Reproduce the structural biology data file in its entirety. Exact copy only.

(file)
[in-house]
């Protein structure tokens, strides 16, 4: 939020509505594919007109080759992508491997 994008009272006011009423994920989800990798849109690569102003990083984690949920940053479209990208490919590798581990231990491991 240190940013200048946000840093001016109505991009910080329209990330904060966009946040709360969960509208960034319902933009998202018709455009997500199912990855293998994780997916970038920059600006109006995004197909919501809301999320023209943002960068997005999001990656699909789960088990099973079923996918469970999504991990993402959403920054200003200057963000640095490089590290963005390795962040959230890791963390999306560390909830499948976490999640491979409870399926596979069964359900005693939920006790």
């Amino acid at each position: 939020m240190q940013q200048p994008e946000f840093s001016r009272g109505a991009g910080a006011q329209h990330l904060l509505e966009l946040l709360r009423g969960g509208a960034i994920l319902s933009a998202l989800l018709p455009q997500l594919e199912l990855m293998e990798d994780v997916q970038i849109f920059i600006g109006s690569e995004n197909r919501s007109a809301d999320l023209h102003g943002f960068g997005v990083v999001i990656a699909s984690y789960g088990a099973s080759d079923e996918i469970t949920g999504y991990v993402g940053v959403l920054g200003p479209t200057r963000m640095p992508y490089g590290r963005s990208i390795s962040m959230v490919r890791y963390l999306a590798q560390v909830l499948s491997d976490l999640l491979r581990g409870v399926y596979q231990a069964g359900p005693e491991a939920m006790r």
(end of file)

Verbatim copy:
[in-house]
């Protein structure tokens, strides 16, 4: 939020509505594919007109080759992508491997 994008009272006011009423994920989800990798849109690569102003990083984690949920940053479209990208490919590798581990231990491991 240190940013200048946000840093001016109505991009910080329209990330904060966009946040709360969960509208960034319902933009998202018709455009997500199912990855293998994780997916970038920059600006109006995004197909919501809301999320023209943002960068997005999001990656699909789960088990099973079923996918469970999504991990993402959403920054200003200057963000640095490089590290963005390795962040959230890791963390999306560390909830499948976490999640491979409870399926596979069964359900005693939920006790």
């Amino acid at each position: 939020m240190q940013q200048p994008e946000f840093s001016r009272g109505a991009g910080a006011q329209h990330l904060l509505e966009l946040l709360r009423g969960g509208a960034i994920l319902s933009a998202l989800l018709p455009q997500l594919e199912l990855m293998e990798d994780v997916q970038i849109f920059i600006g109006s690569e995004n197909r919501s007109a809301d999320l023209h102003g943002f960068g997005v990083v999001i990656a699909s984690y789960g088990a099973s080759d079923e996918i469970t949920g999504y991990v993402g940053v959403l920054g200003p479209t200057r963000m640095p992508y490089g590290r963005s990208i390795s962040m959230v490919r890791y963390l999306a590798q560390v909830l499948s491997d976490l999640l491979r581990g409870v399926y596979q231990a069964g359900p005693e491991a939920m006790r």